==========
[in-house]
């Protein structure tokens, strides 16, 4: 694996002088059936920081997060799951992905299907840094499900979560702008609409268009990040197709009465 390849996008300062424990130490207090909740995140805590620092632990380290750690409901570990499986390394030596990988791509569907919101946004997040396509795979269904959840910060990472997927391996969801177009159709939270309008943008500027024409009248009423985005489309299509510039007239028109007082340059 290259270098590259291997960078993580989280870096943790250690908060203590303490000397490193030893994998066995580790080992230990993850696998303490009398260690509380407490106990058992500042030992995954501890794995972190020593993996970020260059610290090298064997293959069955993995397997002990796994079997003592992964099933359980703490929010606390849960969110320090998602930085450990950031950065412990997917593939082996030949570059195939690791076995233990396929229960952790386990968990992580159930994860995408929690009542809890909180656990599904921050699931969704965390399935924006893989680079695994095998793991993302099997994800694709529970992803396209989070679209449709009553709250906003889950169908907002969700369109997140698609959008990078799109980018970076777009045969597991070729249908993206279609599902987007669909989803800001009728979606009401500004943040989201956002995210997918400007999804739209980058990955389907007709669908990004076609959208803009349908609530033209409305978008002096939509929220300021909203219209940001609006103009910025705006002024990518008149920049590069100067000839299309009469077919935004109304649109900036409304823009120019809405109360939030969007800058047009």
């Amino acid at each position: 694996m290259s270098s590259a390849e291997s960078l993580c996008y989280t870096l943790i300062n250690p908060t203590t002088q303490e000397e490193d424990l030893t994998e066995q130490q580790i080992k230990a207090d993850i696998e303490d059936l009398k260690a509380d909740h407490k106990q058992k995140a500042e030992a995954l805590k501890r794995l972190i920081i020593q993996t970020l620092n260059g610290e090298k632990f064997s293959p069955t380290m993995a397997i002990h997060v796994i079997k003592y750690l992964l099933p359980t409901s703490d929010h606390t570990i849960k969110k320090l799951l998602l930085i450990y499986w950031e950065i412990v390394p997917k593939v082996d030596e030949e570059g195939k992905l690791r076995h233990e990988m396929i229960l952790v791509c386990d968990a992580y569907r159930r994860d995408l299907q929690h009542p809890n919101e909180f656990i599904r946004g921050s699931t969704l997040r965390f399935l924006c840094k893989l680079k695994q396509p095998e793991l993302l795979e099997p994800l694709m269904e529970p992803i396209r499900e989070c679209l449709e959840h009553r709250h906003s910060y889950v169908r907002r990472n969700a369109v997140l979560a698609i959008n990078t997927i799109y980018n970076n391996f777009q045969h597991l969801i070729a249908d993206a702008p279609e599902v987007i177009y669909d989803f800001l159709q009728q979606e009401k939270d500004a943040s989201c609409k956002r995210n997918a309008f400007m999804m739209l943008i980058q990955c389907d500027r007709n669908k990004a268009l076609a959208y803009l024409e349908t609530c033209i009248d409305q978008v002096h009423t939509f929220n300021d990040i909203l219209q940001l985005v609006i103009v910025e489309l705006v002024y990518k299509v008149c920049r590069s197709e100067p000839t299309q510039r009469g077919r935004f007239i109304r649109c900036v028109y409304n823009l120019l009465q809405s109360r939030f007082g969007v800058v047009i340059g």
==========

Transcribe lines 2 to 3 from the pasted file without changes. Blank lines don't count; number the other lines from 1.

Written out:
């Protein structure tokens, strides 16, 4: 694996002088059936920081997060799951992905299907840094499900979560702008609409268009990040197709009465 390849996008300062424990130490207090909740995140805590620092632990380290750690409901570990499986390394030596990988791509569907919101946004997040396509795979269904959840910060990472997927391996969801177009159709939270309008943008500027024409009248009423985005489309299509510039007239028109007082340059 290259270098590259291997960078993580989280870096943790250690908060203590303490000397490193030893994998066995580790080992230990993850696998303490009398260690509380407490106990058992500042030992995954501890794995972190020593993996970020260059610290090298064997293959069955993995397997002990796994079997003592992964099933359980703490929010606390849960969110320090998602930085450990950031950065412990997917593939082996030949570059195939690791076995233990396929229960952790386990968990992580159930994860995408929690009542809890909180656990599904921050699931969704965390399935924006893989680079695994095998793991993302099997994800694709529970992803396209989070679209449709009553709250906003889950169908907002969700369109997140698609959008990078799109980018970076777009045969597991070729249908993206279609599902987007669909989803800001009728979606009401500004943040989201956002995210997918400007999804739209980058990955389907007709669908990004076609959208803009349908609530033209409305978008002096939509929220300021909203219209940001609006103009910025705006002024990518008149920049590069100067000839299309009469077919935004109304649109900036409304823009120019809405109360939030969007800058047009």
């Amino acid at each position: 694996m290259s270098s590259a390849e291997s960078l993580c996008y989280t870096l943790i300062n250690p908060t203590t002088q303490e000397e490193d424990l030893t994998e066995q130490q580790i080992k230990a207090d993850i696998e303490d059936l009398k260690a509380d909740h407490k106990q058992k995140a500042e030992a995954l805590k501890r794995l972190i920081i020593q993996t970020l620092n260059g610290e090298k632990f064997s293959p069955t380290m993995a397997i002990h997060v796994i079997k003592y750690l992964l099933p359980t409901s703490d929010h606390t570990i849960k969110k320090l799951l998602l930085i450990y499986w950031e950065i412990v390394p997917k593939v082996d030596e030949e570059g195939k992905l690791r076995h233990e990988m396929i229960l952790v791509c386990d968990a992580y569907r159930r994860d995408l299907q929690h009542p809890n919101e909180f656990i599904r946004g921050s699931t969704l997040r965390f399935l924006c840094k893989l680079k695994q396509p095998e793991l993302l795979e099997p994800l694709m269904e529970p992803i396209r499900e989070c679209l449709e959840h009553r709250h906003s910060y889950v169908r907002r990472n969700a369109v997140l979560a698609i959008n990078t997927i799109y980018n970076n391996f777009q045969h597991l969801i070729a249908d993206a702008p279609e599902v987007i177009y669909d989803f800001l159709q009728q979606e009401k939270d500004a943040s989201c609409k956002r995210n997918a309008f400007m999804m739209l943008i980058q990955c389907d500027r007709n669908k990004a268009l076609a959208y803009l024409e349908t609530c033209i009248d409305q978008v002096h009423t939509f929220n300021d990040i909203l219209q940001l985005v609006i103009v910025e489309l705006v002024y990518k299509v008149c920049r590069s197709e100067p000839t299309q510039r009469g077919r935004f007239i109304r649109c900036v028109y409304n823009l120019l009465q809405s109360r939030f007082g969007v800058v047009i340059g």